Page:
Architecture Is Fun: How Whimsical Designs Delight Minds (& Bank Accounts) Part 2

by Kylee Swenson
- Jun 5 2013 - 6 min read
architecture_for_children
Architecture is Fun

This story is the second in a two-part series about Chicago-based firm Architecture Is Fun (AIF) and the facilities they design to inspire and educate children. In part one, Director of Architecture Peter Exley talks about AIF’s philosophy and the multiple layers of designing children’s museums.  

Designing a Safe Haven
There’s often a crucial psychological component tied to AIF projects. One that tapped into the mindset of family needs was the Ronald McDonald House in Oak Lawn, Ill., a home away from home for families of sick children hospitalized at Advocate Hope Children’s Hospital. AIF worked on the project in association with Constantine Vasilios & Associates, also based in Chicago.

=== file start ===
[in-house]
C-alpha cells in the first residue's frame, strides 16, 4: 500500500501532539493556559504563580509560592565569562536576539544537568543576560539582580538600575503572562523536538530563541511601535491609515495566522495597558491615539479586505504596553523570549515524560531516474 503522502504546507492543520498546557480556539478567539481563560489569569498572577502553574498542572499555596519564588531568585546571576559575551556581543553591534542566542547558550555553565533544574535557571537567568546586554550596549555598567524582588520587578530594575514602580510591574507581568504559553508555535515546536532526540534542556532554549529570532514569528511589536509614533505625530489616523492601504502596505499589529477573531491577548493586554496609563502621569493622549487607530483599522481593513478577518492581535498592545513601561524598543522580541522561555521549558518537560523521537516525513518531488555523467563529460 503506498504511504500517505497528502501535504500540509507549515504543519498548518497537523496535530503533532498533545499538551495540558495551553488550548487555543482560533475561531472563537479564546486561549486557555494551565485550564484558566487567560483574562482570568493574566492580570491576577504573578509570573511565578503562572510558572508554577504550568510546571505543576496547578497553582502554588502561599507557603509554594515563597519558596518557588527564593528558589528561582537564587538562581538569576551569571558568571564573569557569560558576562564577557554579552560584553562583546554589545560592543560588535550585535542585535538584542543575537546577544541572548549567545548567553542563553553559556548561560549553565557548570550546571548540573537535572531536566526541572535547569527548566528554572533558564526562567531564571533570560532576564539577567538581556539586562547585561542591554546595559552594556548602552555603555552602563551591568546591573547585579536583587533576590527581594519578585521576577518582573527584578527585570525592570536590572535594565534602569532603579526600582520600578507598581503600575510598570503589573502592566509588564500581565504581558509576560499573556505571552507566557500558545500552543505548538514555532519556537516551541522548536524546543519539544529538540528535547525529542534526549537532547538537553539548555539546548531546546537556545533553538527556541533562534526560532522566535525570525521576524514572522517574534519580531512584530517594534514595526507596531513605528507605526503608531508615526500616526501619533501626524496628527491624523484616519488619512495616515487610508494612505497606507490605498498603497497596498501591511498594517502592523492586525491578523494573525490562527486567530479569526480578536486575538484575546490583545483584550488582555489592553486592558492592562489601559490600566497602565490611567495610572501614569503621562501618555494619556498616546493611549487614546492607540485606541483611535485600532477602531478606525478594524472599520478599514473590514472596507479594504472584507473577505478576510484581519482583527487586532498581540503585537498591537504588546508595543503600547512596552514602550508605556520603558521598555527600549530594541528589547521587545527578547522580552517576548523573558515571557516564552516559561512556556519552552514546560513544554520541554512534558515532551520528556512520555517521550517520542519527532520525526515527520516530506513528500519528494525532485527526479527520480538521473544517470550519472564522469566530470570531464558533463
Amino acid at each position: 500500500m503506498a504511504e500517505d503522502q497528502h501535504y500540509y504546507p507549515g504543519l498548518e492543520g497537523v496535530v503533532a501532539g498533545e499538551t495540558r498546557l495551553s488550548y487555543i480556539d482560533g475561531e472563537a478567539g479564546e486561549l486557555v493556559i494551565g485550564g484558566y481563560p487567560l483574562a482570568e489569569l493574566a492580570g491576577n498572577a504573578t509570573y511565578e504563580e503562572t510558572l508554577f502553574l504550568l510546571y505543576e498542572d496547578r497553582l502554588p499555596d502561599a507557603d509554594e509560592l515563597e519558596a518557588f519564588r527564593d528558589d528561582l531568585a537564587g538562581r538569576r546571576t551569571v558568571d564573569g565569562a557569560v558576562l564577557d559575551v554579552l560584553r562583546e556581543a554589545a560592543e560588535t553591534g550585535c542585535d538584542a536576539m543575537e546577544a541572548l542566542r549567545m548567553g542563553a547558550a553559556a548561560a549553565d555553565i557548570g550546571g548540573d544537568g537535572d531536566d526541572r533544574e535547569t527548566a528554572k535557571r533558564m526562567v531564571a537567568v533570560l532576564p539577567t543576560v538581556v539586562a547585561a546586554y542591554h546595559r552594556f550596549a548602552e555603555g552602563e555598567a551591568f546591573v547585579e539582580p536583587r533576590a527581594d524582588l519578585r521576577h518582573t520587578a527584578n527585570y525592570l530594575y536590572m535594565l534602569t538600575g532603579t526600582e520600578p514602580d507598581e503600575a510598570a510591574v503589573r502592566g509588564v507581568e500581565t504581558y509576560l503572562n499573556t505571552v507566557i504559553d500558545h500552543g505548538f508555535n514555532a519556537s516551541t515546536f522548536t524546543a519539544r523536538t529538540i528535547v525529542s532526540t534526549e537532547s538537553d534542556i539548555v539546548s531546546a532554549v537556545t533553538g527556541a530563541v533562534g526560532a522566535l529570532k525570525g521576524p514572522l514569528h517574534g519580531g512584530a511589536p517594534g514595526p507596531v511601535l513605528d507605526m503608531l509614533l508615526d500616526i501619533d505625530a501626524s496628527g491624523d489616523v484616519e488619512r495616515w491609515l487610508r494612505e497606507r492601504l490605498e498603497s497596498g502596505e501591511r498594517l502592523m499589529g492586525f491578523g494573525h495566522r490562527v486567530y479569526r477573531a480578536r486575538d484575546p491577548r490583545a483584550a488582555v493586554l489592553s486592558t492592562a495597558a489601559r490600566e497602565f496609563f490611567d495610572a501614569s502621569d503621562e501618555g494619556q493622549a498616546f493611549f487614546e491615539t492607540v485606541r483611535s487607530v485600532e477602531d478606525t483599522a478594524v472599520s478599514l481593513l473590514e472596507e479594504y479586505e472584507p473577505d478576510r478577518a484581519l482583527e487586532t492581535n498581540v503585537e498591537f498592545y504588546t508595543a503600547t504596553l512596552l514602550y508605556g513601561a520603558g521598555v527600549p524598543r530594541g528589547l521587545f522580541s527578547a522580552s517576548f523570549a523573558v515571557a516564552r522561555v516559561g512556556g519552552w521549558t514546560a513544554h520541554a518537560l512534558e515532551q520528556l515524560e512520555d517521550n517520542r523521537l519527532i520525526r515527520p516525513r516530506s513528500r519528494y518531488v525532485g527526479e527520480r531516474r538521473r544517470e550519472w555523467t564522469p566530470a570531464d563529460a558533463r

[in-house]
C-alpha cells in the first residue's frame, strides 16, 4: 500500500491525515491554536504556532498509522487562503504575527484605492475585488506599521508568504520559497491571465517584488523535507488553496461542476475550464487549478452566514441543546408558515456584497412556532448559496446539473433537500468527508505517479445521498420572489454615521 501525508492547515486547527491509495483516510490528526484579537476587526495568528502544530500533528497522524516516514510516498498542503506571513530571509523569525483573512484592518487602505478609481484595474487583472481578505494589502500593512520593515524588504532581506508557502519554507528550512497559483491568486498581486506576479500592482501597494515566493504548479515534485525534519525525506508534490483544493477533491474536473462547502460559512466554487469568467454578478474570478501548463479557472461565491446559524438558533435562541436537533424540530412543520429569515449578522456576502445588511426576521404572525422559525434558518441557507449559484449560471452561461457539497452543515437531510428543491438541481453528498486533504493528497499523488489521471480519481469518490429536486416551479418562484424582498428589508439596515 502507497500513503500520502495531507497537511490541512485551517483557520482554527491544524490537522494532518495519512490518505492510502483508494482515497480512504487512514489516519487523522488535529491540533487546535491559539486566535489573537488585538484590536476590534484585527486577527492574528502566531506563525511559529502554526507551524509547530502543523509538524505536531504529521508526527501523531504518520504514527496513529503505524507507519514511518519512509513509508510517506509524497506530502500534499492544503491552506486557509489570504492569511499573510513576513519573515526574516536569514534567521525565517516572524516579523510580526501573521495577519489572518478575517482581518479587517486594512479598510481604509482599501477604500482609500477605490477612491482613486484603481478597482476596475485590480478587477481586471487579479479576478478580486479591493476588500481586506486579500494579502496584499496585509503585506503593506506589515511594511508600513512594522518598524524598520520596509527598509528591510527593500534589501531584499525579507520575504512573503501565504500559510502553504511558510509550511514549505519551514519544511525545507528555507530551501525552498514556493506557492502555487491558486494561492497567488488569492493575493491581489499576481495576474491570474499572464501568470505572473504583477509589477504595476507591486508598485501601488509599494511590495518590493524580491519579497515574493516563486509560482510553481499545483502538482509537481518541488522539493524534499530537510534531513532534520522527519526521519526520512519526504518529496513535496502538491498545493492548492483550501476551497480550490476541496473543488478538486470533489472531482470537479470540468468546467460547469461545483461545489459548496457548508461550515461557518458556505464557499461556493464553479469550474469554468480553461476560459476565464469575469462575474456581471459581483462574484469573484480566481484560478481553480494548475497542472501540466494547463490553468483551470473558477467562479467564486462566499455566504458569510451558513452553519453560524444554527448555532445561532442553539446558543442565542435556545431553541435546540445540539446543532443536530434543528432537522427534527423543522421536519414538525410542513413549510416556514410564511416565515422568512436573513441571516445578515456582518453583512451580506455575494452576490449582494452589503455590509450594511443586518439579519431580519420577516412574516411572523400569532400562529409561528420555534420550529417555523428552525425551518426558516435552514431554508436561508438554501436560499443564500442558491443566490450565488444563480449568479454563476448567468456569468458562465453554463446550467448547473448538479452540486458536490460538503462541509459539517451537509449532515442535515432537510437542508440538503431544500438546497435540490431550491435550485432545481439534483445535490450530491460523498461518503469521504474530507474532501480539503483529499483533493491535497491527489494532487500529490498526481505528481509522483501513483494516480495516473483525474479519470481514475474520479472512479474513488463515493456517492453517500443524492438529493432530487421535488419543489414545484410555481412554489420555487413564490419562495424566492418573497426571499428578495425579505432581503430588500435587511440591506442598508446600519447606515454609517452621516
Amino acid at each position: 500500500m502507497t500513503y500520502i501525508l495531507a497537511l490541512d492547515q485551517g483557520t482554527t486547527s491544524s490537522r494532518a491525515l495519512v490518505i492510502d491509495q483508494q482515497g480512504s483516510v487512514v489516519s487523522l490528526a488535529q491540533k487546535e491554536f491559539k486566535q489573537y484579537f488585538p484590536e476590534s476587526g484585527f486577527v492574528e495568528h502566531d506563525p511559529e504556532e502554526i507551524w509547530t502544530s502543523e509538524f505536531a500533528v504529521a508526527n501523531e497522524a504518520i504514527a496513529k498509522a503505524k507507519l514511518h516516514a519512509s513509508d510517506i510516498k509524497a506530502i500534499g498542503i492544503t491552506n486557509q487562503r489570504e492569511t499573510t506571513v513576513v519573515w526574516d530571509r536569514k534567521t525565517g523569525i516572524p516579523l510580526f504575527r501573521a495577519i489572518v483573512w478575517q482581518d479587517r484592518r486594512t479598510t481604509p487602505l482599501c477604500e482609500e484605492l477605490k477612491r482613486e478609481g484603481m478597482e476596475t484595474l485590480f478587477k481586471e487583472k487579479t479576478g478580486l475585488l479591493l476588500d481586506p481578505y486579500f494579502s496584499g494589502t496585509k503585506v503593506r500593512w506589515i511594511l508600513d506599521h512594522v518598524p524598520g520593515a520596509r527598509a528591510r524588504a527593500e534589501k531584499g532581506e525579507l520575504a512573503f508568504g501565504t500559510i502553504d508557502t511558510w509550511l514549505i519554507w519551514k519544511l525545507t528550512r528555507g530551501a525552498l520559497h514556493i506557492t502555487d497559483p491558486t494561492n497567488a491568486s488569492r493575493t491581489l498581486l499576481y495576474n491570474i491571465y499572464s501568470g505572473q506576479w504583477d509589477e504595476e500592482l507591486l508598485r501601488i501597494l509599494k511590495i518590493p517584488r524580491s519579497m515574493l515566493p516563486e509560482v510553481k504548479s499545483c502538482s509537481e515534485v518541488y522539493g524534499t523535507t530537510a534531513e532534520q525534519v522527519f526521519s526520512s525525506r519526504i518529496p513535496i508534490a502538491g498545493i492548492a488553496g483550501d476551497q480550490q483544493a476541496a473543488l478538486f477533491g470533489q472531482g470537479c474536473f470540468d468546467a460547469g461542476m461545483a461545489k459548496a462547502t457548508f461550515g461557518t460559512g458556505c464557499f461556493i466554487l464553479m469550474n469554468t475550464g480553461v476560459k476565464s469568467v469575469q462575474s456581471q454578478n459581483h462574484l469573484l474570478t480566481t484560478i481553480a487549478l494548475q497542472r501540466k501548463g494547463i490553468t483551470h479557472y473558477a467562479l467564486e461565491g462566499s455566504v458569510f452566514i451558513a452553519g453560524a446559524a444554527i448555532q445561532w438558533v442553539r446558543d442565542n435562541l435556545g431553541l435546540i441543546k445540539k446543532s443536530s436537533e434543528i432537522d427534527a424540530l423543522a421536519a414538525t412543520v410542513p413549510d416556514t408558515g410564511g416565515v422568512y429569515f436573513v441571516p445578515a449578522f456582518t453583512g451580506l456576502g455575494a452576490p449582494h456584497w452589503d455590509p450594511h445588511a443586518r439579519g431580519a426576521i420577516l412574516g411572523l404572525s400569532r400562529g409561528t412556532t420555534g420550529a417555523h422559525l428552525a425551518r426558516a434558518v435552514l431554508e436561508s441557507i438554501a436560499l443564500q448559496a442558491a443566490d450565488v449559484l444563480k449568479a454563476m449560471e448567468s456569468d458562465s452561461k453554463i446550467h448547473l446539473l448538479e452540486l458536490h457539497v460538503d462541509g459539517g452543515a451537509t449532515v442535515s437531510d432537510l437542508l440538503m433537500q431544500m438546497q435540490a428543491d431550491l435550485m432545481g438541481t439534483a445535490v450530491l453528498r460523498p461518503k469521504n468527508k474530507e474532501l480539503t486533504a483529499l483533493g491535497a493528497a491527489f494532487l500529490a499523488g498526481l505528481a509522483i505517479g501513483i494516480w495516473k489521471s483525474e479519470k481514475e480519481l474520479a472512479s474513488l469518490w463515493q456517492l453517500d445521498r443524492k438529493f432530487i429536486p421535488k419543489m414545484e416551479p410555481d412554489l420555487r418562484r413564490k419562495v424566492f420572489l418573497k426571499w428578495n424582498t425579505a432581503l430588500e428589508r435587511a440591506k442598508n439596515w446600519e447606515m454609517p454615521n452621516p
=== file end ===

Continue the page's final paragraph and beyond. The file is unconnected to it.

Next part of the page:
“If your kid is critically ill, the last thing you need to be doing is looking for a hotel or sleeping in a waiting room,” Peter says. “The [Ronald McDonald House] we did is across the street from an oncology and preemie heart unit for kids. Childbirth is supposed to be a euphoric moment, but sometimes you end up not being able to take your kid home for weeks and months.”

architecture is fun
The Ronald McDonald House in Oaklawn, Ill. Photo courtesy of Doug Snower Photography

So the goal for the project was to create a sense of solace and community. The only rule of the house: no eating in bedrooms, which ensures that families are better able to connect with one another. “It’s like three residential kitchens slammed into one,” Peter says of the common areas. “There are alcoves for eating in, a large dining space, and counters in the kitchen. It’s a comfortable, good place to be. That’s really important. It’s not sexy architecture, but it’s a really nice house.”